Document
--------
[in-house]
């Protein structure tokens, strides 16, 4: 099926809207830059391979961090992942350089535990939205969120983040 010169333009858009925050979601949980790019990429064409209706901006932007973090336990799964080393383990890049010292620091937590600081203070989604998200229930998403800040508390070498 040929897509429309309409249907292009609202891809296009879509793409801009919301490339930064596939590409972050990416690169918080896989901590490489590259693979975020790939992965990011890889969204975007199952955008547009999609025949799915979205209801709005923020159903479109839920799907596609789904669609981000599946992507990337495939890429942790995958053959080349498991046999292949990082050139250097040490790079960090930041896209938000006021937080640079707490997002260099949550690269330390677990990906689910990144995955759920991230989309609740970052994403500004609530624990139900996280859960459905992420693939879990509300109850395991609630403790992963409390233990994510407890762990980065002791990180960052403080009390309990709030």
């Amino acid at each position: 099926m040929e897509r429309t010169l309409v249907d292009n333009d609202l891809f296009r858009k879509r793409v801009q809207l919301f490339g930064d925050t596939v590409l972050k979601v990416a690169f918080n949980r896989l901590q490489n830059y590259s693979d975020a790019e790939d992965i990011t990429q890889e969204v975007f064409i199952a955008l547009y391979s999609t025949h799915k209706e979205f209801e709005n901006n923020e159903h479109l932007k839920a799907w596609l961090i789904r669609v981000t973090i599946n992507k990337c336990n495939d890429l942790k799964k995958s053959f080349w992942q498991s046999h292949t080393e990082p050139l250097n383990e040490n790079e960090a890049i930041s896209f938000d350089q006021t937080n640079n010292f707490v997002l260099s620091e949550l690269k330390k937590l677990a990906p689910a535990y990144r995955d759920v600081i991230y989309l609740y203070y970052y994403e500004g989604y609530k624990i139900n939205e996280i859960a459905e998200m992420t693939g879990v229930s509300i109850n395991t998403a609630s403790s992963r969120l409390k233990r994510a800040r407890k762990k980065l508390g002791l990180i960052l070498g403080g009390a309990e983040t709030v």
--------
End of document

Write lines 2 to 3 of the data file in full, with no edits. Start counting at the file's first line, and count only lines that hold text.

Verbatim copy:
């Protein structure tokens, strides 16, 4: 099926809207830059391979961090992942350089535990939205969120983040 010169333009858009925050979601949980790019990429064409209706901006932007973090336990799964080393383990890049010292620091937590600081203070989604998200229930998403800040508390070498 040929897509429309309409249907292009609202891809296009879509793409801009919301490339930064596939590409972050990416690169918080896989901590490489590259693979975020790939992965990011890889969204975007199952955008547009999609025949799915979205209801709005923020159903479109839920799907596609789904669609981000599946992507990337495939890429942790995958053959080349498991046999292949990082050139250097040490790079960090930041896209938000006021937080640079707490997002260099949550690269330390677990990906689910990144995955759920991230989309609740970052994403500004609530624990139900996280859960459905992420693939879990509300109850395991609630403790992963409390233990994510407890762990980065002791990180960052403080009390309990709030």
């Amino acid at each position: 099926m040929e897509r429309t010169l309409v249907d292009n333009d609202l891809f296009r858009k879509r793409v801009q809207l919301f490339g930064d925050t596939v590409l972050k979601v990416a690169f918080n949980r896989l901590q490489n830059y590259s693979d975020a790019e790939d992965i990011t990429q890889e969204v975007f064409i199952a955008l547009y391979s999609t025949h799915k209706e979205f209801e709005n901006n923020e159903h479109l932007k839920a799907w596609l961090i789904r669609v981000t973090i599946n992507k990337c336990n495939d890429l942790k799964k995958s053959f080349w992942q498991s046999h292949t080393e990082p050139l250097n383990e040490n790079e960090a890049i930041s896209f938000d350089q006021t937080n640079n010292f707490v997002l260099s620091e949550l690269k330390k937590l677990a990906p689910a535990y990144r995955d759920v600081i991230y989309l609740y203070y970052y994403e500004g989604y609530k624990i139900n939205e996280i859960a459905e998200m992420t693939g879990v229930s509300i109850n395991t998403a609630s403790s992963r969120l409390k233990r994510a800040r407890k762990k980065l508390g002791l990180i960052l070498g403080g009390a309990e983040t709030v």